« RARENET permet une réelle avancée dans nos recherches. Sans l’existence du projet franco-allemand, nous n’aurions pas la possibilité de faire certaines expériences ou devrions les retarder. Cela nous permet donc d’avancer plus rapidement et de publier des résultats. Le projet a donc un impact réel sur les progrès faits par notre laboratoire dans la recherche autour des maladies rares auto-immunes. »

21 November 2017|Team|

Symposium on Enamel Anomalies

On Friday, December 8, RARENET organizes a symposium on enamel anomalies at the Faculty of Dentistry in Strasbourg. The event features French and international speakers, and all speeches will be simultaneously translated to French and English. The symposium starts at 9 am and finishes at 5:30 pm.

You can find the program of the symposium here.

To sign up, please fill in this document and send it to Christelle Olivès before December 1:

17 November 2017|Events|

RARENET participated to the Science Days 2017!

The Science Days were taking place from the 19th to the 21st of October 2017 in Europa-Park in Germany. Children and adults could learn about RARENET through play activities. With “French-German Smile” we offered visitors the opportunity to immerse themselves in the world of rare diseases and of the work made in the project’s hospitals/research centers.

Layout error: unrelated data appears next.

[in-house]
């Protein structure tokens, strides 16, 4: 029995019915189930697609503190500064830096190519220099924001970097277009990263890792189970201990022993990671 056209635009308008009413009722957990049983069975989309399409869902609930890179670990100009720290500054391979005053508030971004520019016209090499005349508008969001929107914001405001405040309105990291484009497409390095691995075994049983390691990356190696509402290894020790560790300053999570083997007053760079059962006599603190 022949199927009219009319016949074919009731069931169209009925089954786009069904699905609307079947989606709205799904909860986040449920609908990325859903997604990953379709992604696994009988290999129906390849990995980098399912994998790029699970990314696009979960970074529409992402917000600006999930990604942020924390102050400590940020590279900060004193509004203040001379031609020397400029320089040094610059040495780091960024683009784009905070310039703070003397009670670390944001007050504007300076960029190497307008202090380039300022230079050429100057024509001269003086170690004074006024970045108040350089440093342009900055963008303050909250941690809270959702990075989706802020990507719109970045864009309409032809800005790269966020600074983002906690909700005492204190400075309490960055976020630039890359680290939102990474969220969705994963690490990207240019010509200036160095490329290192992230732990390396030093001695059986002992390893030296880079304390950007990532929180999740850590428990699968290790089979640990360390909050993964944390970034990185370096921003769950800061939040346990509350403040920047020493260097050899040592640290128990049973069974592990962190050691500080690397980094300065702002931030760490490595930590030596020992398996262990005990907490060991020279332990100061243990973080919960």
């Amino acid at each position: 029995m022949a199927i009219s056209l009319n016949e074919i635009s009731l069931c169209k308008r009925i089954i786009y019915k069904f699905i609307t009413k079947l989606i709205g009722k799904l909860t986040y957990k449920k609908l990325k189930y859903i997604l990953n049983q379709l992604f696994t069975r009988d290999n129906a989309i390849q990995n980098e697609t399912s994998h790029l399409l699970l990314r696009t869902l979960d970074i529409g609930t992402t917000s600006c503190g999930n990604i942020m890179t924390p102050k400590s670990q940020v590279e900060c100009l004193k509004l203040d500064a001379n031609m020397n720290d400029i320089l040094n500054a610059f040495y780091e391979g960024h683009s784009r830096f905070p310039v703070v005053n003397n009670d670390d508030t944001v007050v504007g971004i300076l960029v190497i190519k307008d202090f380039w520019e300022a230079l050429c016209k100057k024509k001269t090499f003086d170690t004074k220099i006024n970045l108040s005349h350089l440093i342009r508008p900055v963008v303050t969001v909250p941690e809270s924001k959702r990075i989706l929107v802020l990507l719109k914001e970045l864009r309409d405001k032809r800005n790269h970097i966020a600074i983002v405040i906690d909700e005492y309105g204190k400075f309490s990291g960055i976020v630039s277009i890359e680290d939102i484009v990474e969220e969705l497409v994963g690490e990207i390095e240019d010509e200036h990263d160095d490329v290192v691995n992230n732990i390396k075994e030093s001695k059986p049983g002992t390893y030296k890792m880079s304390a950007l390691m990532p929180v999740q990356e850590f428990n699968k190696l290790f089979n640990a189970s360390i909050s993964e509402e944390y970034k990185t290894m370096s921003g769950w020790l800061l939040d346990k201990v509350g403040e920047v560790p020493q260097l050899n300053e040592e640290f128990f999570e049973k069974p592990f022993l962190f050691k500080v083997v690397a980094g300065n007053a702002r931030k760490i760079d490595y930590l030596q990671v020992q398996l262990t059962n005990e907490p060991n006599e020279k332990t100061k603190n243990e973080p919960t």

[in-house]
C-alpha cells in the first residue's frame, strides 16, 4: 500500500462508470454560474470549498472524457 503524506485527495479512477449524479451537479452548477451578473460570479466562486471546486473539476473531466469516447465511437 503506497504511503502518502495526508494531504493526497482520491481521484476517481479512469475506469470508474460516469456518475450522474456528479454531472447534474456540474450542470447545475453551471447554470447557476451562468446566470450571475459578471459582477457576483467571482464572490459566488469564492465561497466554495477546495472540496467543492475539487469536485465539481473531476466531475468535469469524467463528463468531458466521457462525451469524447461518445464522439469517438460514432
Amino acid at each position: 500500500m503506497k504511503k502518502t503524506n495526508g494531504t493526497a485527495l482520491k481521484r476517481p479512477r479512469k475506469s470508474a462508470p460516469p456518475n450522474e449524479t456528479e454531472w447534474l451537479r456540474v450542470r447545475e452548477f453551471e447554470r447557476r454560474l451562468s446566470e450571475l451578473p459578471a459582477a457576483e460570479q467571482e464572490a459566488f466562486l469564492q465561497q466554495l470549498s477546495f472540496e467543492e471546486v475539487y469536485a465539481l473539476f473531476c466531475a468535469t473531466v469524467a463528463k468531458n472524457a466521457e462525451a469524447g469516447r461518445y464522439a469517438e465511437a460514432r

During three days several hundred people visited the RARENET stand and learned about rare diseases. You can find here a few pictures that will allow you to re-experience this incredible event.

Photo Credits:

Heidy Bloch Photo

François Stockart

Christelle Olivès


26 October 2017|Events|

Phenotyping of autoreactive B cells with labeled nucleosomes in 56R transgenic mice

2017 / English – Scientific Reports 2017; 7: 13232.


Gies V, Bouis D, Martin M, Pasquali JL, Martin T, Korganow AS, Soulas-Sprauel P.


“The phenotypic characterization of self-reactive B cells producing autoantibodies is one of the challenges to get further insight in the physiopathology of autoimmune diseases. We took advantage of our previously developed flow cytometry method, using labeled nucleosomes, prominent autoantigens in systemic lupus erythematosus, to analyze the phenotype of self-reactive B cells in the anti-DNA B6.56R mouse model. We showed that splenic anti-nucleosome B cells express mostly kappa light chains and harbor a marginal zone phenotype. Moreover, these autoreactive B cells fail to acquire a germinal center phenotype and are less abundant in the transitional T3 compartment. In conclusion, the direct detection of autoreactive B cells helped determine their phenotypic characteristics and provided a more direct insight into the B cell tolerance process in B6.56R mice. This method constitutes an interesting new tool to study the mechanisms of B cell tolerance breakdown in B6.56R mice crossed with autoimmune prone models.”